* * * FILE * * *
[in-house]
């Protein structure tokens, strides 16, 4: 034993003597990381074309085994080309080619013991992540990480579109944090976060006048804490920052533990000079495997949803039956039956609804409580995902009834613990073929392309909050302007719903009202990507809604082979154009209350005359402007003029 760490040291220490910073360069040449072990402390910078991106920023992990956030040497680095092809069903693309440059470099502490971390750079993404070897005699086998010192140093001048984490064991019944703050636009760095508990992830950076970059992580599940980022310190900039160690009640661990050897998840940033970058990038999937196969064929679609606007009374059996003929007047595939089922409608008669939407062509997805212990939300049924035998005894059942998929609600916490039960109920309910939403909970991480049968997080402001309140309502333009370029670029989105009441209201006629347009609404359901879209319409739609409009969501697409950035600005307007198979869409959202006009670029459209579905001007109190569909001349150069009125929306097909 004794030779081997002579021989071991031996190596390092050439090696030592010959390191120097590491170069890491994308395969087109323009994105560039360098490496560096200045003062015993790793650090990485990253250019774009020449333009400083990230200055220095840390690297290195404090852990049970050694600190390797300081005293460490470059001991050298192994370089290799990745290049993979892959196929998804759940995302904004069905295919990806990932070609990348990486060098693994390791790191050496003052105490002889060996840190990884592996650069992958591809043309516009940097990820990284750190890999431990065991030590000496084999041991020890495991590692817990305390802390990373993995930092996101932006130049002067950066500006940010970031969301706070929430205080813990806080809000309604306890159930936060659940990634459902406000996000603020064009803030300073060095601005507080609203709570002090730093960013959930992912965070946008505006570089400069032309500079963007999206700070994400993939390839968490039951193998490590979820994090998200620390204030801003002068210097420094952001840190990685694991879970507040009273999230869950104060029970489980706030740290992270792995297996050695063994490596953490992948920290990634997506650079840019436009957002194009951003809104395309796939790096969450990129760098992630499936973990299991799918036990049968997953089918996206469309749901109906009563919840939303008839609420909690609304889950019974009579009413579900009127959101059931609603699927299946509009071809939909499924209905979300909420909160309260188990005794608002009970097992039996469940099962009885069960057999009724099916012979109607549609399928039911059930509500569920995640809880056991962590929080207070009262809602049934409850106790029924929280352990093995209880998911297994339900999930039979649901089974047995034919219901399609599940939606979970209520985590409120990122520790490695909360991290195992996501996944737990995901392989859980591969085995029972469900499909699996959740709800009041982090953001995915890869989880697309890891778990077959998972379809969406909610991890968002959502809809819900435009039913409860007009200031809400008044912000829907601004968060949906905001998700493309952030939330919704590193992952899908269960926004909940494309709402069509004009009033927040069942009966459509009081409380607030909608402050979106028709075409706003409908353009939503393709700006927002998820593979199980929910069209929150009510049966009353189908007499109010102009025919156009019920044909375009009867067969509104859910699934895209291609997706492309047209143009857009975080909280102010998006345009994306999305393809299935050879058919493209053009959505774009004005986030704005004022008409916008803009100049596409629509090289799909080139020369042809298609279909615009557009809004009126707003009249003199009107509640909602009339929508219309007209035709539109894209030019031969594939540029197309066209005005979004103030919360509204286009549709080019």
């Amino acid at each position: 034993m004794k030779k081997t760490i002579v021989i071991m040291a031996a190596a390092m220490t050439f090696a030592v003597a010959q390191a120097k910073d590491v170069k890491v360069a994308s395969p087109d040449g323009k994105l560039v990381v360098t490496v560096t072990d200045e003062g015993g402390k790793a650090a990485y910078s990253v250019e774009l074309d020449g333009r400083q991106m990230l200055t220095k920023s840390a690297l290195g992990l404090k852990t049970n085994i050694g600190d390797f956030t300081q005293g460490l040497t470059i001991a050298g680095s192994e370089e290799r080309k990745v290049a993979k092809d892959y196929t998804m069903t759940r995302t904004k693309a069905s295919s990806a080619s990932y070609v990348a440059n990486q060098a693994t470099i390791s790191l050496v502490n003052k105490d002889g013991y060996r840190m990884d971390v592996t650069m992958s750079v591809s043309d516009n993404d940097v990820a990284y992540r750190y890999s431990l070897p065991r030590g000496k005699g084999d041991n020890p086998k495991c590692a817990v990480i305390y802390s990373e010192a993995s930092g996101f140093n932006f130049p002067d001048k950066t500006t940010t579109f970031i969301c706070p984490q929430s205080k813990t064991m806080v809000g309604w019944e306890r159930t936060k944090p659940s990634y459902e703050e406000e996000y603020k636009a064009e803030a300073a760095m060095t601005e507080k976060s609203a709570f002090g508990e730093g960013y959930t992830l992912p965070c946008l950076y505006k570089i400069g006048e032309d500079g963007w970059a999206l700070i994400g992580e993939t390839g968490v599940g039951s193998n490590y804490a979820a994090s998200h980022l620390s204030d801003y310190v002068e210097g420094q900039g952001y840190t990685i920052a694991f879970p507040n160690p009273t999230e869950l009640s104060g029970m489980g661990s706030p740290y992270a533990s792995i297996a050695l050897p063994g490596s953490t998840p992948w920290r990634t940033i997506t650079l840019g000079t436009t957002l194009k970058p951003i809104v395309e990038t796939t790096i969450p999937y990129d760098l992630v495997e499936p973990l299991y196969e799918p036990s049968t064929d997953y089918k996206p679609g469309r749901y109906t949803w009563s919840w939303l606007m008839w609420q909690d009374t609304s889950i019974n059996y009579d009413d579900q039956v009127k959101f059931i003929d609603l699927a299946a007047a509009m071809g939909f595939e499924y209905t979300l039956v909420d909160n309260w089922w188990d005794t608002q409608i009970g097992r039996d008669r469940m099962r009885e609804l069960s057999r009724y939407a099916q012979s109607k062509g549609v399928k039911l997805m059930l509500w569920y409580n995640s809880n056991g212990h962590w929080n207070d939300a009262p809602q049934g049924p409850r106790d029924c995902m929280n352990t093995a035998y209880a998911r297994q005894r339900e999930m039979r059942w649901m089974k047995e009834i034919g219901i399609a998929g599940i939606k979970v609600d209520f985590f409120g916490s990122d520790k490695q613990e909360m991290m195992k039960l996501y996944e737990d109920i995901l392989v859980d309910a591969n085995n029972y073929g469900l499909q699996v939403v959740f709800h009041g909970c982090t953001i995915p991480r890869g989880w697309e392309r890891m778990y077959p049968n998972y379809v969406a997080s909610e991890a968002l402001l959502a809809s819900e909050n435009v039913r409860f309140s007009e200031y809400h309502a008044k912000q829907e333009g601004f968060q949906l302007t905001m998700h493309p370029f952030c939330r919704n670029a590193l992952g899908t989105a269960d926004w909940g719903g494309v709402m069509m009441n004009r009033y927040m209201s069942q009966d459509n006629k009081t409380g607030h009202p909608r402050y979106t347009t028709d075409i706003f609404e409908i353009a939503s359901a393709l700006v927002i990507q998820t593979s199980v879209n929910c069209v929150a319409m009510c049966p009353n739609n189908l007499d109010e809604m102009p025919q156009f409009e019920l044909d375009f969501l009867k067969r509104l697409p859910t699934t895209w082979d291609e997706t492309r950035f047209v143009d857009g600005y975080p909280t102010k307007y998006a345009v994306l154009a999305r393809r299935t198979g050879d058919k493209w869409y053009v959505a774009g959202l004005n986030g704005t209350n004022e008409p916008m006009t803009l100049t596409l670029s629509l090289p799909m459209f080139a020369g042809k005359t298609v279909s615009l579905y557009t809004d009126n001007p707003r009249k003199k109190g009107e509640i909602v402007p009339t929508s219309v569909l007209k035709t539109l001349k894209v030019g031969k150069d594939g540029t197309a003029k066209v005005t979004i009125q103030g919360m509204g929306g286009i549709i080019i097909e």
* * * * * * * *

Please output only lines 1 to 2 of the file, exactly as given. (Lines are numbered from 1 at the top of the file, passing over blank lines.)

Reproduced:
[in-house]
């Protein structure tokens, strides 16, 4: 034993003597990381074309085994080309080619013991992540990480579109944090976060006048804490920052533990000079495997949803039956039956609804409580995902009834613990073929392309909050302007719903009202990507809604082979154009209350005359402007003029 760490040291220490910073360069040449072990402390910078991106920023992990956030040497680095092809069903693309440059470099502490971390750079993404070897005699086998010192140093001048984490064991019944703050636009760095508990992830950076970059992580599940980022310190900039160690009640661990050897998840940033970058990038999937196969064929679609606007009374059996003929007047595939089922409608008669939407062509997805212990939300049924035998005894059942998929609600916490039960109920309910939403909970991480049968997080402001309140309502333009370029670029989105009441209201006629347009609404359901879209319409739609409009969501697409950035600005307007198979869409959202006009670029459209579905001007109190569909001349150069009125929306097909 004794030779081997002579021989071991031996190596390092050439090696030592010959390191120097590491170069890491994308395969087109323009994105560039360098490496560096200045003062015993790793650090990485990253250019774009020449333009400083990230200055220095840390690297290195404090852990049970050694600190390797300081005293460490470059001991050298192994370089290799990745290049993979892959196929998804759940995302904004069905295919990806990932070609990348990486060098693994390791790191050496003052105490002889060996840190990884592996650069992958591809043309516009940097990820990284750190890999431990065991030590000496084999041991020890495991590692817990305390802390990373993995930092996101932006130049002067950066500006940010970031969301706070929430205080813990806080809000309604306890159930936060659940990634459902406000996000603020064009803030300073060095601005507080609203709570002090730093960013959930992912965070946008505006570089400069032309500079963007999206700070994400993939390839968490039951193998490590979820994090998200620390204030801003002068210097420094952001840190990685694991879970507040009273999230869950104060029970489980706030740290992270792995297996050695063994490596953490992948920290990634997506650079840019436009957002194009951003809104395309796939790096969450990129760098992630499936973990299991799918036990049968997953089918996206469309749901109906009563919840939303008839609420909690609304889950019974009579009413579900009127959101059931609603699927299946509009071809939909499924209905979300909420909160309260188990005794608002009970097992039996469940099962009885069960057999009724099916012979109607549609399928039911059930509500569920995640809880056991962590929080207070009262809602049934409850106790029924929280352990093995209880998911297994339900999930039979649901089974047995034919219901399609599940939606979970209520985590409120990122520790490695909360991290195992996501996944737990995901392989859980591969085995029972469900499909699996959740709800009041982090953001995915890869989880697309890891778990077959998972379809969406909610991890968002959502809809819900435009039913409860007009200031809400008044912000829907601004968060949906905001998700493309952030939330919704590193992952899908269960926004909940494309709402069509004009009033927040069942009966459509009081409380607030909608402050979106028709075409706003409908353009939503393709700006927002998820593979199980929910069209929150009510049966009353189908007499109010102009025919156009019920044909375009009867067969509104859910699934895209291609997706492309047209143009857009975080909280102010998006345009994306999305393809299935050879058919493209053009959505774009004005986030704005004022008409916008803009100049596409629509090289799909080139020369042809298609279909615009557009809004009126707003009249003199009107509640909602009339929508219309007209035709539109894209030019031969594939540029197309066209005005979004103030919360509204286009549709080019």